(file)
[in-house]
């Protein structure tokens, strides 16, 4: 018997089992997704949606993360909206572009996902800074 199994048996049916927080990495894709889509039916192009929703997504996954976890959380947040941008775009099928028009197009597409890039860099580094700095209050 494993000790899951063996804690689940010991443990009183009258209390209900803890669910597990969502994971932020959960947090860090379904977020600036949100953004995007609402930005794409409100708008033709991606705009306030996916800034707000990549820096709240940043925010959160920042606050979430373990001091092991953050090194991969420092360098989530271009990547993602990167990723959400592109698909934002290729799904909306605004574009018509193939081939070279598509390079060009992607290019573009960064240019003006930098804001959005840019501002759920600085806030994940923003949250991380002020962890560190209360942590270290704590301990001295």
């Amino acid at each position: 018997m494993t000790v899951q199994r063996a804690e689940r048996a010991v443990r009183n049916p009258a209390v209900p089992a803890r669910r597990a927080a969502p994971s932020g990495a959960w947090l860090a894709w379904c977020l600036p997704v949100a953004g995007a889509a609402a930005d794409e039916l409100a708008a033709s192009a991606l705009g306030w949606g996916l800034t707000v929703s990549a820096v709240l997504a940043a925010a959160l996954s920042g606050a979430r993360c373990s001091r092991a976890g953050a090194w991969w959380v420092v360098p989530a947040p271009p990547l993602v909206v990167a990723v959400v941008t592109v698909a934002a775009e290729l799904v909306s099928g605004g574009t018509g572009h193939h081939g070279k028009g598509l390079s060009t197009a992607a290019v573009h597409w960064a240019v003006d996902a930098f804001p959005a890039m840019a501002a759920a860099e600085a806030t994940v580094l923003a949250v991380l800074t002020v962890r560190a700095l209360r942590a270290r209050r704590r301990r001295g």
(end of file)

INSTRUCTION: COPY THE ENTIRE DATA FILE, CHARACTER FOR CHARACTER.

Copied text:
[in-house]
């Protein structure tokens, strides 16, 4: 018997089992997704949606993360909206572009996902800074 199994048996049916927080990495894709889509039916192009929703997504996954976890959380947040941008775009099928028009197009597409890039860099580094700095209050 494993000790899951063996804690689940010991443990009183009258209390209900803890669910597990969502994971932020959960947090860090379904977020600036949100953004995007609402930005794409409100708008033709991606705009306030996916800034707000990549820096709240940043925010959160920042606050979430373990001091092991953050090194991969420092360098989530271009990547993602990167990723959400592109698909934002290729799904909306605004574009018509193939081939070279598509390079060009992607290019573009960064240019003006930098804001959005840019501002759920600085806030994940923003949250991380002020962890560190209360942590270290704590301990001295």
């Amino acid at each position: 018997m494993t000790v899951q199994r063996a804690e689940r048996a010991v443990r009183n049916p009258a209390v209900p089992a803890r669910r597990a927080a969502p994971s932020g990495a959960w947090l860090a894709w379904c977020l600036p997704v949100a953004g995007a889509a609402a930005d794409e039916l409100a708008a033709s192009a991606l705009g306030w949606g996916l800034t707000v929703s990549a820096v709240l997504a940043a925010a959160l996954s920042g606050a979430r993360c373990s001091r092991a976890g953050a090194w991969w959380v420092v360098p989530a947040p271009p990547l993602v909206v990167a990723v959400v941008t592109v698909a934002a775009e290729l799904v909306s099928g605004g574009t018509g572009h193939h081939g070279k028009g598509l390079s060009t197009a992607a290019v573009h597409w960064a240019v003006d996902a930098f804001p959005a890039m840019a501002a759920a860099e600085a806030t994940v580094l923003a949250v991380l800074t002020v962890r560190a700095l209360r942590a270290r209050r704590r301990r001295g």